Was John Snow lucky?

John Snow, the father of modern epidemiology, is a well-known figure to the public health practitioners, epidemiologists and students. In mid-19th Century he discovered that Cholera was caused by contaminated water.


Shortly put, the story behind that discovery was – in 1854 there was a cholera outbreak in Broad Street area, London. Around 600 people died in the first week of September around few blocks of Broad street. John Snow visited from house to house and collected information about the cholera death and water pump company that supplied water in those houses. Then he tabulated the water pump companies and corresponding deaths. He then created a dot map to locate the cholera death and observed clusters of deaths around some of the water pumps supplying water into those areas. This findings made him to reach a conclusion that contaminated water was the reason of cholera. Later he removed the pump handle which put an end to that deadly epidemic.

This part of story we all know! However, many of us do not know that at the same time William Farr, the Register General at that time, also found some patterns in cholera death with the altitude of the houses. He explained this to the “Miasmatic theroy” of disease which believed that diseases were transmitted by “miasma” or bad air/cloud. This theory of disease transmission was quite popular at that period. Farr was able to show that  cholera deaths were highest in houses with low altitude from sea level and decreased in a systematic fashion as the altitude increased.

Original map by John Snow showing the clusters of cholera cases in the London epidemic of 1854


John Snow and William Farr were in major disagreement about the cause of Cholera! Nobody knows, at that time, what is the cause of cholera!  But how John Snow came up with this conclusion? Was this a lucky-guessing? Was it a fluke? Or John Snow was ingenious?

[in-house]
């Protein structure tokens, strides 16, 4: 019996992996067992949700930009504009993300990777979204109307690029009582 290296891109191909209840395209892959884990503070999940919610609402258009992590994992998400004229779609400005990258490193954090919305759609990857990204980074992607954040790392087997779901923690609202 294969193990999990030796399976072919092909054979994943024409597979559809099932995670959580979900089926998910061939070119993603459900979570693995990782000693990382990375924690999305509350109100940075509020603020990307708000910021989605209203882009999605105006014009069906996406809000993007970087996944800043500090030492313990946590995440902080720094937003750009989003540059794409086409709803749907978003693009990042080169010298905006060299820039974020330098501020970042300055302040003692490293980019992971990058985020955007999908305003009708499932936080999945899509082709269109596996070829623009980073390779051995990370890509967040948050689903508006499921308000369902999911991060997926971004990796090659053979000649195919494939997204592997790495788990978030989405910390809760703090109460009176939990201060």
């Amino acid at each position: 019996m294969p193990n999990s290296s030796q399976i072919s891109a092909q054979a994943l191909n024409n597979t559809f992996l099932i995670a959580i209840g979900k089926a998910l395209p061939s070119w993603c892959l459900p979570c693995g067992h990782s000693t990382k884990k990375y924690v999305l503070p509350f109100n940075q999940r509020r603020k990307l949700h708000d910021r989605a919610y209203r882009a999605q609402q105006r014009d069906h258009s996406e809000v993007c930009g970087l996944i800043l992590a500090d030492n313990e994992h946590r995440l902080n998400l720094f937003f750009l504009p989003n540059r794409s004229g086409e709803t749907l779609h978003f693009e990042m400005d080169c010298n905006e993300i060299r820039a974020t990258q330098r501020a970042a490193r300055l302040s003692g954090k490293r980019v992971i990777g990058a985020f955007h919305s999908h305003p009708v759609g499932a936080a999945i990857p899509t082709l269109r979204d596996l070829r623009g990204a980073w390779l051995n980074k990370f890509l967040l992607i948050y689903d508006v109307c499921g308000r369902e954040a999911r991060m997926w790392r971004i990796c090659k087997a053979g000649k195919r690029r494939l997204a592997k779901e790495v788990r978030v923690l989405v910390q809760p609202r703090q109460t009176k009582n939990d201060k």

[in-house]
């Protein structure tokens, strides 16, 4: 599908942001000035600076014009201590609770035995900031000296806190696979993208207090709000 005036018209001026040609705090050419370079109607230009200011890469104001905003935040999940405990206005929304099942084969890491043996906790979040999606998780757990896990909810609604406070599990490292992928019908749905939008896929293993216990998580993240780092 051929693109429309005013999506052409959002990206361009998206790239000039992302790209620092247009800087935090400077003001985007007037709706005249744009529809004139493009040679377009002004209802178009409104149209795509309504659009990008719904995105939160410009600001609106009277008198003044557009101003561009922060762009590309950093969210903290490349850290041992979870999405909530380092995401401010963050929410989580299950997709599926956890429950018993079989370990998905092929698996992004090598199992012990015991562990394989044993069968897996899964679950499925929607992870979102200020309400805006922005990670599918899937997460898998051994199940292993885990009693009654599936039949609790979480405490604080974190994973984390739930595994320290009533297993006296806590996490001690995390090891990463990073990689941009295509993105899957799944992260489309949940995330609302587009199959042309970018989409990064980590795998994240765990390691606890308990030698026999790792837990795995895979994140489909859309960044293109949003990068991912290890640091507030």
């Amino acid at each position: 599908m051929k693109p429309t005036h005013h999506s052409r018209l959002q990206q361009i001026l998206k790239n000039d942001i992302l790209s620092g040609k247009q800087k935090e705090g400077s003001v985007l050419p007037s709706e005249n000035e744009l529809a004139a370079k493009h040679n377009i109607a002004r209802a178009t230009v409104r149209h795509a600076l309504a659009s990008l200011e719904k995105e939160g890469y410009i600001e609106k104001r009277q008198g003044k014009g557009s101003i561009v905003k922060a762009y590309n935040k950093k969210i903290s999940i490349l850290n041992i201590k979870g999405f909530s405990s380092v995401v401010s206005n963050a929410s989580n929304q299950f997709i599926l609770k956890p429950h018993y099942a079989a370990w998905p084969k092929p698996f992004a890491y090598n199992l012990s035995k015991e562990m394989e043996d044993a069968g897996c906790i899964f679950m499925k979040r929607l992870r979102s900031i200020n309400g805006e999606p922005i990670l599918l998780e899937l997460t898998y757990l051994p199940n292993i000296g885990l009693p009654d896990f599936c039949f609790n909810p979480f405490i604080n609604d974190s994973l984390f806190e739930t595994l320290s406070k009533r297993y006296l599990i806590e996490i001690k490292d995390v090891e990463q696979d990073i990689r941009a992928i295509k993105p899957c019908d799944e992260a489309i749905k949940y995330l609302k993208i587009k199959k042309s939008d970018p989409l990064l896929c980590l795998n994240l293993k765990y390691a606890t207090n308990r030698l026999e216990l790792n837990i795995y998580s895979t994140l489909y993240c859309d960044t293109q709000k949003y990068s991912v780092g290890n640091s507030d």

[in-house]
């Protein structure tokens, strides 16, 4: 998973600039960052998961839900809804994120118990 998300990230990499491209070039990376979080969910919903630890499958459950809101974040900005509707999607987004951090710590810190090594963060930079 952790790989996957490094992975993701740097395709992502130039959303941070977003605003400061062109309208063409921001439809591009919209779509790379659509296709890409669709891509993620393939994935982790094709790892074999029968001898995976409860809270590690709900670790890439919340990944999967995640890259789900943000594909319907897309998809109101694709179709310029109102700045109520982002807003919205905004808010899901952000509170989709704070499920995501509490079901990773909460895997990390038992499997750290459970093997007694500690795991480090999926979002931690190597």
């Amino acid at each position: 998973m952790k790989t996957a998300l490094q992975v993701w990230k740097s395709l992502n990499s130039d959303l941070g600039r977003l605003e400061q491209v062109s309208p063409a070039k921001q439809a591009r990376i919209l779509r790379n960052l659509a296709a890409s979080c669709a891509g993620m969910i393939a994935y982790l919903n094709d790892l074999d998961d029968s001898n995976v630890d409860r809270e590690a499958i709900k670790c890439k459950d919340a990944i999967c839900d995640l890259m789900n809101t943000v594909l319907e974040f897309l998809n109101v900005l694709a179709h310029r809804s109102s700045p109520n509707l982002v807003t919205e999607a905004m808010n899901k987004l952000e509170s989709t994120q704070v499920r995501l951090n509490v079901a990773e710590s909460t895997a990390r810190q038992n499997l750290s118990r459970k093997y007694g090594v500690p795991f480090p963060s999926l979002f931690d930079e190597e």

As epidemiology students, we had discussion in our classroom about John Snow’s discovery? In the Q & A session, I politely asked my professor this question “Was John Snow lucky?”

She also started laughing. But, then, she pointed out some important facts necessary behind every scientific breakthroughs:

1. Firstly the context in which the research is conducted, is crucial. John Snow was able to study the cholera deaths because he was in England. If he was staying somewhere in Asia or Africa, he won’t be able to get all the data and study the cause of cholera! Even today, the epidemiologists in developed countries are able to answer many important research questions because they can avail necessary data from health registers, hospital records, drug records and so on.

2. Secondly, one needs to apply robust methodology  and John Snow used the observational methods to compare the death rates (though unstandardized!)  between different groups to test the research hypothesis.

3. Finally, John Snow had sharp mind and eyes! He was an anesthesiologist by profession. He hypothesized about the causal relation between contaminated water and cholera from another incidence! Few months before, one of the water pump company changed their water uptake to upstream of river Thames and no. of cholera deaths in the supplied areas suddenly dropped down! This intrigued John Snow to think about  such causal association!

She (my professor) explained wonderfully what it takes for a breakthrough discovery! However, I still believe you need touch of luck even though you possess all the qualities!

In epidemiology, many times we use 95% confidence interval for  estimates. My understanding about any success is – you can achieve all much as 95% with hard working & talent; but other 5% is absolute luck! Being in the right place, meeting the right people, asking the right question— all these are dependent on luck.

As an epidemiologist one can conclude it as “uncertainty or random factor” !!!!!


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